We've got your back. With the Tough-O-Meter, you'll know whether to bring extra layers or Swiss army knives as you summit the literary mountain. (10 = Toughest)
(6) Tree Line
You can literally go through "Young Goodman Brown" and divide the story up using two columns—"super difficult," and "super easy." In fact, let's do this right now.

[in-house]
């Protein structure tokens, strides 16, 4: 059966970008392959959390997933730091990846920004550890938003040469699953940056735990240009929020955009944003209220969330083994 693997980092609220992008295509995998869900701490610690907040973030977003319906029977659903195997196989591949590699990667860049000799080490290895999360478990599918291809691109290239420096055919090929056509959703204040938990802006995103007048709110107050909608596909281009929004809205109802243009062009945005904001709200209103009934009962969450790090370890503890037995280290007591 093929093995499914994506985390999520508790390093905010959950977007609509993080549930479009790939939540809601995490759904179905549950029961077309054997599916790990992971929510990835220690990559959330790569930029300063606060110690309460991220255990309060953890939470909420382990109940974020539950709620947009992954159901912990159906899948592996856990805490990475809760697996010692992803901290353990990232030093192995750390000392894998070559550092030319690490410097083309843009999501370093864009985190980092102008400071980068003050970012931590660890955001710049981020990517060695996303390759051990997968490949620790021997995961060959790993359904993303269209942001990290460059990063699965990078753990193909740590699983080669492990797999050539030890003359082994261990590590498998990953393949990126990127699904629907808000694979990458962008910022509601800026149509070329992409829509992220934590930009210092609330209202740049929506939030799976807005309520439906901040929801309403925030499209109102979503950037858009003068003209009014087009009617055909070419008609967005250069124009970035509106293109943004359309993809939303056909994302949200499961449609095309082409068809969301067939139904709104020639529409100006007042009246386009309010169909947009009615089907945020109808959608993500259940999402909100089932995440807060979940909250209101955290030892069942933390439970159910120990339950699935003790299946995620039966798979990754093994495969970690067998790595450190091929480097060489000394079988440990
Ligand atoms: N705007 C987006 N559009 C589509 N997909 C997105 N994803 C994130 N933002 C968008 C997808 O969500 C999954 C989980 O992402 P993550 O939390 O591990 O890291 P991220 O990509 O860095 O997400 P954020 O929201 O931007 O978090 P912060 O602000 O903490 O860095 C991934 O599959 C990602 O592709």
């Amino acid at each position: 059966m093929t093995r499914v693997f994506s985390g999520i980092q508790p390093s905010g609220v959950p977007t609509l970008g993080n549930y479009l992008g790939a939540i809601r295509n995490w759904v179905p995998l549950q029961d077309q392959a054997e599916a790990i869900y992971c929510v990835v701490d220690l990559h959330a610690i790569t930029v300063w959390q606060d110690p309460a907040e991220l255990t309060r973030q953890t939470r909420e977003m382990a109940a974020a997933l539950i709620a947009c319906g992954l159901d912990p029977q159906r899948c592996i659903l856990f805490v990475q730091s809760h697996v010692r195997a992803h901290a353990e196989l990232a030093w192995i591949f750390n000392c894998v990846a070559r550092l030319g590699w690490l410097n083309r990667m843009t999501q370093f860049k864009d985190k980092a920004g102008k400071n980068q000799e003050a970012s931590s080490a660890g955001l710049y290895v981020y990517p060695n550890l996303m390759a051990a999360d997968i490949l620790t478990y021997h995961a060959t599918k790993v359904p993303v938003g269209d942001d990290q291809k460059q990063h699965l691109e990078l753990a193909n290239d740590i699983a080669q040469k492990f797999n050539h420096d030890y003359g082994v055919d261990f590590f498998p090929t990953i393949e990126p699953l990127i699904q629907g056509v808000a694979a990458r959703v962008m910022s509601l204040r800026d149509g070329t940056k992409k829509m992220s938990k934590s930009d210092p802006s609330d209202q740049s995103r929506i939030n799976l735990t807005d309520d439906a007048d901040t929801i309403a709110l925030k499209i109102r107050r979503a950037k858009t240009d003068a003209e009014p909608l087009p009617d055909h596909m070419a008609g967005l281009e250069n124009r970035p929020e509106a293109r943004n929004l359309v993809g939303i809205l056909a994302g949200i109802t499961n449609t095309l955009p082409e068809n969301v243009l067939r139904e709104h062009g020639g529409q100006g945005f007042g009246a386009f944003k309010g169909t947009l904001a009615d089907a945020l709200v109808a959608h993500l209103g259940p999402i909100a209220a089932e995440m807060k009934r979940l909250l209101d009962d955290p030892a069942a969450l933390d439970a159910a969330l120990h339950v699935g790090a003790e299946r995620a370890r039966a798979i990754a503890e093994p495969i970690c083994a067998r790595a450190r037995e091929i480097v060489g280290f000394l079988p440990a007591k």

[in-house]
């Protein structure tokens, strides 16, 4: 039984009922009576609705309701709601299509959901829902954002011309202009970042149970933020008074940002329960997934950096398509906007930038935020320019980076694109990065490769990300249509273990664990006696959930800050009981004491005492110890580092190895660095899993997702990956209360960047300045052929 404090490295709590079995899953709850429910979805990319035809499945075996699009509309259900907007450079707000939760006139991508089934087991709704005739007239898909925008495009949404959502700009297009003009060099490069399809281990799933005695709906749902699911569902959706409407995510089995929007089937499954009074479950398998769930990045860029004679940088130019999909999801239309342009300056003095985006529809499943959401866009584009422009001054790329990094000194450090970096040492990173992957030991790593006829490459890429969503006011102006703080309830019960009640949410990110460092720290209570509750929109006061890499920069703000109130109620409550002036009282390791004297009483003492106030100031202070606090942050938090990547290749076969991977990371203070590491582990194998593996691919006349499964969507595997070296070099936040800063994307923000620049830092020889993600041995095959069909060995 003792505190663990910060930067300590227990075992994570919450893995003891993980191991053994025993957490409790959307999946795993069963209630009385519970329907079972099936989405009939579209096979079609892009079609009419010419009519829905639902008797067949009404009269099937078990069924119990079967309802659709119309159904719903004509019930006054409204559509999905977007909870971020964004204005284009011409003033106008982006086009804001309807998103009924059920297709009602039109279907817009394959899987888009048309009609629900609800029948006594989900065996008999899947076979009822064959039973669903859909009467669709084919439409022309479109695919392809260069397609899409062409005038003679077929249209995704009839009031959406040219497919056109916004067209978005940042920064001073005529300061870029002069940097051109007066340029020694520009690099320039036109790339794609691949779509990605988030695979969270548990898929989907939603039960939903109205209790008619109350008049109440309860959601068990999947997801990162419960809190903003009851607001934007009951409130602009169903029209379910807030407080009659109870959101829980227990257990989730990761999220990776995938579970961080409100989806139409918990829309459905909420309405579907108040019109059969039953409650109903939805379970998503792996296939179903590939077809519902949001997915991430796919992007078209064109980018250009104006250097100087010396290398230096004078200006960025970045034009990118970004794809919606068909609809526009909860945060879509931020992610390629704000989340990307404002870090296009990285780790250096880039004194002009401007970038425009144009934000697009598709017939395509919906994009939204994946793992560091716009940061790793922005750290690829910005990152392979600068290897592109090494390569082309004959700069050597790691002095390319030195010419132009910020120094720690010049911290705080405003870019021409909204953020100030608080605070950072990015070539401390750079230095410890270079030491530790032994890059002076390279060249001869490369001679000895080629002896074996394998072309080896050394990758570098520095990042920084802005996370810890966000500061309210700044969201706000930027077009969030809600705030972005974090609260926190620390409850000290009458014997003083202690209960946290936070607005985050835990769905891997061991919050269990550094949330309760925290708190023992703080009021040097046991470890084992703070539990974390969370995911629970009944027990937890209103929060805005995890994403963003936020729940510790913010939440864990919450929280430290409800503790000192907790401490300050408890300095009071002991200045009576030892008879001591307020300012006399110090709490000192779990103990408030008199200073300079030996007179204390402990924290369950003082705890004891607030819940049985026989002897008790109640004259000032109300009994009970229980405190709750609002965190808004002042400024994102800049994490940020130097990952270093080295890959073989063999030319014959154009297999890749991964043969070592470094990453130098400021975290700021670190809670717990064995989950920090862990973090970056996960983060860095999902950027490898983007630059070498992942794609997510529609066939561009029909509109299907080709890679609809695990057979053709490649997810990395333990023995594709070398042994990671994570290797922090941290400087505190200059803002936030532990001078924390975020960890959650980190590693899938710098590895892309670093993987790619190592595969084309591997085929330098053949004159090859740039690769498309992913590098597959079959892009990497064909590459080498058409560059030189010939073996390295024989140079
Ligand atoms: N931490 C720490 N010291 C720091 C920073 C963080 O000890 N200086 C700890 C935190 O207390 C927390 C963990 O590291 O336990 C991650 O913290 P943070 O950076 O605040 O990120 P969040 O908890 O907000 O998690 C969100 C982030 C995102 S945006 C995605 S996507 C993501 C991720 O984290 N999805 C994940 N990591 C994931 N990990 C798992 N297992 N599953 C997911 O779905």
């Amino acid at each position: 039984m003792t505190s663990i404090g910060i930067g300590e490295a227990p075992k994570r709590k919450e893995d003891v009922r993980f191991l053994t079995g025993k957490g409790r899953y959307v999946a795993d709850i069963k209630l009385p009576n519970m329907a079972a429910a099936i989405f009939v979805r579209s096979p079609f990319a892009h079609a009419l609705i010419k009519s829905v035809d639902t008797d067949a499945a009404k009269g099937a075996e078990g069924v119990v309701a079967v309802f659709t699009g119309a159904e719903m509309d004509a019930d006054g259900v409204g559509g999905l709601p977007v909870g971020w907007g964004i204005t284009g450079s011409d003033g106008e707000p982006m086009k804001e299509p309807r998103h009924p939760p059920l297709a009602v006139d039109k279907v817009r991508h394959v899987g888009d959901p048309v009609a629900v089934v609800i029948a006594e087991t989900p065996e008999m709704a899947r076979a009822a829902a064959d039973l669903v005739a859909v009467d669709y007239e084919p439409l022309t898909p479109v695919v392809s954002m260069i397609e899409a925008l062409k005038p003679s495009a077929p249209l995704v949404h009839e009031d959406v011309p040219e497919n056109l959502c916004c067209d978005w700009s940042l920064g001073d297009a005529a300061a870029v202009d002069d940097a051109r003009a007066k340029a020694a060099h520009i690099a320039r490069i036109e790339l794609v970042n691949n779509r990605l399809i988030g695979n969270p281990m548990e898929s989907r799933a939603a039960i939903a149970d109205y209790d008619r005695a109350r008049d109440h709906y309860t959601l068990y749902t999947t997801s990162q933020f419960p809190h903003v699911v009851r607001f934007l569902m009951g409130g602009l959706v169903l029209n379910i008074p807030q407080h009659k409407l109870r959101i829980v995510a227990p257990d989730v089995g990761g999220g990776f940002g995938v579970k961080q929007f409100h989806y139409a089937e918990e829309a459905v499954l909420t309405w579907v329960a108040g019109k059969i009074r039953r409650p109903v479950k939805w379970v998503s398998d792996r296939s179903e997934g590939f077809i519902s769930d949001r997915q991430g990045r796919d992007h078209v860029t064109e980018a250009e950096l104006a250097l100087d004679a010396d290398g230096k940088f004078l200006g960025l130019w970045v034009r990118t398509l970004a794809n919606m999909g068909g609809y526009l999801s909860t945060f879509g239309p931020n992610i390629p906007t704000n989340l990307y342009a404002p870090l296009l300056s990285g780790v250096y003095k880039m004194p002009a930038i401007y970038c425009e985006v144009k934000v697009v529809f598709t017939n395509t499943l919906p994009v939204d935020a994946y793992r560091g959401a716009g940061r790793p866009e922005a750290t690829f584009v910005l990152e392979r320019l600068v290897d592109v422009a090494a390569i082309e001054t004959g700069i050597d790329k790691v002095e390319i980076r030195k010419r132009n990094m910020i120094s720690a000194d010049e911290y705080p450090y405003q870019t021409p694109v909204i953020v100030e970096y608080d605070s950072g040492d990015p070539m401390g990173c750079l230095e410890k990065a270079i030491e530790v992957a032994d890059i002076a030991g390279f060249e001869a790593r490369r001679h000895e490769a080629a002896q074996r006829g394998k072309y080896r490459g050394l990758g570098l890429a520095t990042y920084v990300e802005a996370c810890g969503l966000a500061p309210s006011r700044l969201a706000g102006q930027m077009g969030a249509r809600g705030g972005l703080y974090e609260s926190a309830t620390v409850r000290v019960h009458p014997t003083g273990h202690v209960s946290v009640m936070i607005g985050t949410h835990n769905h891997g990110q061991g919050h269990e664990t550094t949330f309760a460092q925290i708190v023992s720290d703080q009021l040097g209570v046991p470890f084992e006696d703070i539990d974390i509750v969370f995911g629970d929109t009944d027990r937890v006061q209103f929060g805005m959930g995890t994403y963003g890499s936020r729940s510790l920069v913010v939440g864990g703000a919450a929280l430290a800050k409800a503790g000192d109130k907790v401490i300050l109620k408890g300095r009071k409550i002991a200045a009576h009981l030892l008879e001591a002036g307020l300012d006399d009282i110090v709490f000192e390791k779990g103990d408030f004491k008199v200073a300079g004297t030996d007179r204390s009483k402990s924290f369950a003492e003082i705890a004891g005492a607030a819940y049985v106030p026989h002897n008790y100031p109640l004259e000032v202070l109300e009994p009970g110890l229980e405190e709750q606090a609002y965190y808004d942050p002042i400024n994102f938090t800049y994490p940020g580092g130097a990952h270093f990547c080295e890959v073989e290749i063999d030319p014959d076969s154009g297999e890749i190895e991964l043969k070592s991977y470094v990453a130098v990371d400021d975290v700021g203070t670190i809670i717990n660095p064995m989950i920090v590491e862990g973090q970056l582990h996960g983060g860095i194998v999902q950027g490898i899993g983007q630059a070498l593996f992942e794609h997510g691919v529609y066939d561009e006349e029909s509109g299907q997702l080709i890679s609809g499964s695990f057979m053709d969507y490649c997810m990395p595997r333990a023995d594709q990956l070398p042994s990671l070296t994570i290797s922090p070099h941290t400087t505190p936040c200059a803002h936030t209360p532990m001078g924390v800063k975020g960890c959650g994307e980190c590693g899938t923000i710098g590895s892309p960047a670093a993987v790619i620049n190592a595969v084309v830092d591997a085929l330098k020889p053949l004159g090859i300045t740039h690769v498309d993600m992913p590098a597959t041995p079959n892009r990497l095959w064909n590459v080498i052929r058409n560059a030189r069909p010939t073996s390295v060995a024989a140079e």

Super difficult: Hawthorne's long, convoluted sentences.
Super easy: Hawthorne's by-the-book, rising action-falling action plot.
Super difficult: moral and philosophical issues like hypocrisy and sin.
Super easy: the simple fact that young Goodman Brown becomes a miserable man.
We could keep going, but we think you see the point: "Young Goodman Brown" is both astonishingly tough and not tough at all, sometimes in the same sentence. And "both tough and not tough at all" is an unexpected—and, at the end of the day, tough—combination.